Development of Values after Compulsory School: Work comes first, then family

Stalder, Barbara; Keller, Anita; Tschopp, Cécile (November 2013). Development of Values after Compulsory School: Work comes first, then family (Unpublished). In: TREE - Youth and Young Adulthood: Transitions in the 2nd and 3rd Decade of Life. Basel. 28.-30.11.2013.

During school-to-work transition, adolescents develop values and prioritize what is im-portant in their life. Values are concepts or beliefs about desirable states or behaviors that guide the selection or evaluation of behavior and events, and are ordered by their relative importance (Schwartz & Bilsky, 1987). Stressing the important role of values, career re-search has intensively studied the effect of values on educational decisions and early career development (e.g. Eccles, 2005; Hirschi, 2010; Rimann, Udris, & Weiss, 2000). Few re-searchers, however, have investigated so far how values develop in the early career phase and how value trajectories are influenced by individual characteristics. Values can be oriented towards specific life domains, such as work or family. Work values include intrinsic and extrinsic aspects of work (e.g., self-development, cooperation with others, income) (George & Jones, 1997). Family values include the importance of partner-ship, the creation of an own family and having children (Mayer, Kuramschew, & Trommsdroff, 2009). Research indicates that work values change considerably during early career development (Johnson, 2001; Lindsay & Knox, 1984). Individual differences in work values and value trajectories are found e.g., in relation to gender (Duffy & Sedlacek, 2007), parental background (Loughlin & Barling, 2001), personality (Lowry et al., 2012), educa-tion (Battle, 2003), and the anticipated timing of school-to-work transition (Porfeli, 2007). In contrast to work values, research on family value trajectories is rare and knowledge about the development during the school-to-work transition and early career development is lack-ing. This paper aims at filling this research gap. Focusing on family values and intrinsic work values and we expect a) family and work val-ues to change between ages 16 and 25, and b) that initial levels of family and work values as well as value change to be predicted by gender, reading literacy, ambition, and expected du-ration of education. Method. Using data from 2620 young adults (59.5% females), who participated in the Swiss longitudinal study TREE, latent growth modeling was employed to estimate the initial level and growth rate per year for work and family values. Analyses are based on TREE-waves 1 (year 2001, first year after compulsory school) to 8 (year 2010). Variables in the models included family values and intrinsic work values, gender, reading literacy, ambition and ex-pected duration of education. Language region was included as control variable. Results. Family values did not change significantly over the first four years after leaving compulsory school (mean slope = -.03, p =.36). They increased, however, significantly five years after compulsory school (mean slope = .13, p >.001). Intercept (.23, p < .001), first slope (.02, p < .001), and second slope (.01, p < .001) showed significant variance. Initial levels were higher for men and those with higher ambitions. Increases were found to be steeper for males as well as for participants with lower educational duration expectations and reading skills. Intrinsic work values increased over the first four years (mean slope =.03, p <.05) and showed a tendency to decrease in the years five to ten (mean slope = -.01, p < .10). Intercept (.21, p < .001), first slope (.01, p < .001), and second slope (.01, p < .001) showed signifi-cant variance, meaning that there are individual differences in initial levels and growth rates. Initial levels were higher for females, and those with higher ambitions, expecting longer educational pathways, and having lower reading skills. Growth rates were lower for the first phase and steeper for the second phase for males compared to females. Discussion. In general, results showed different patterns of work and family value trajecto-ries, and different individual factors related to initial levels and development after compul-sory school. Developments seem to fit to major life and career roles: in the first years after compulsory school young adults may be engaged to become established in one's job; later on, raising a family becomes more important. That we found significant gender differences in work and family trajectories may reflect attempts to overcome traditional roles, as over-all, women increase in work values and men increase in family values, resulting in an over-all trend to converge.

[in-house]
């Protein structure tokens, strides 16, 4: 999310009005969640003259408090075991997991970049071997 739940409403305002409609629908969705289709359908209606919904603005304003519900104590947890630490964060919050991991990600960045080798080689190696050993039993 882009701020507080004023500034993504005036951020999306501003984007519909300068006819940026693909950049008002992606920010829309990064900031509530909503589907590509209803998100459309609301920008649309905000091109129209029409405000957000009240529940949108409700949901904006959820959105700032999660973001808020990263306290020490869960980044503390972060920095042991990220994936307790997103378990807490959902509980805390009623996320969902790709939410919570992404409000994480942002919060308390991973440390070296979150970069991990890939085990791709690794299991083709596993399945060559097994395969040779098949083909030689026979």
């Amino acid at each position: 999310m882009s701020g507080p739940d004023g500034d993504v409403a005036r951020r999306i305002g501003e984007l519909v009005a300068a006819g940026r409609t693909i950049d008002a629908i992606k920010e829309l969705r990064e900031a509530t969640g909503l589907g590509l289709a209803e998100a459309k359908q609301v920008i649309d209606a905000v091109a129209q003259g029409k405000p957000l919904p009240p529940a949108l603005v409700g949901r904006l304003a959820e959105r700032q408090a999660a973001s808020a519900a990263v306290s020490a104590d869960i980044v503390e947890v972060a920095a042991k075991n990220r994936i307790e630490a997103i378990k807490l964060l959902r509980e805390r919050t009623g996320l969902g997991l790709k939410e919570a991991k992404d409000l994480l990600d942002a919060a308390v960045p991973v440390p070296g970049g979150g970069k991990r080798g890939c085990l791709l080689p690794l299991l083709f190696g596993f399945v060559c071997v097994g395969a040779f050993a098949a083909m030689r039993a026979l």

Item Type:

Conference or Workshop Item (Speech)


07 Faculty of Human Sciences > Institute of Psychology > Work and Organisational Psychology

UniBE Contributor:

Keller, Anita


100 Philosophy > 150 Psychology




Anita Keller

Date Deposited:

17 Apr 2014 17:02

Last Modified:

17 Apr 2014 17:02


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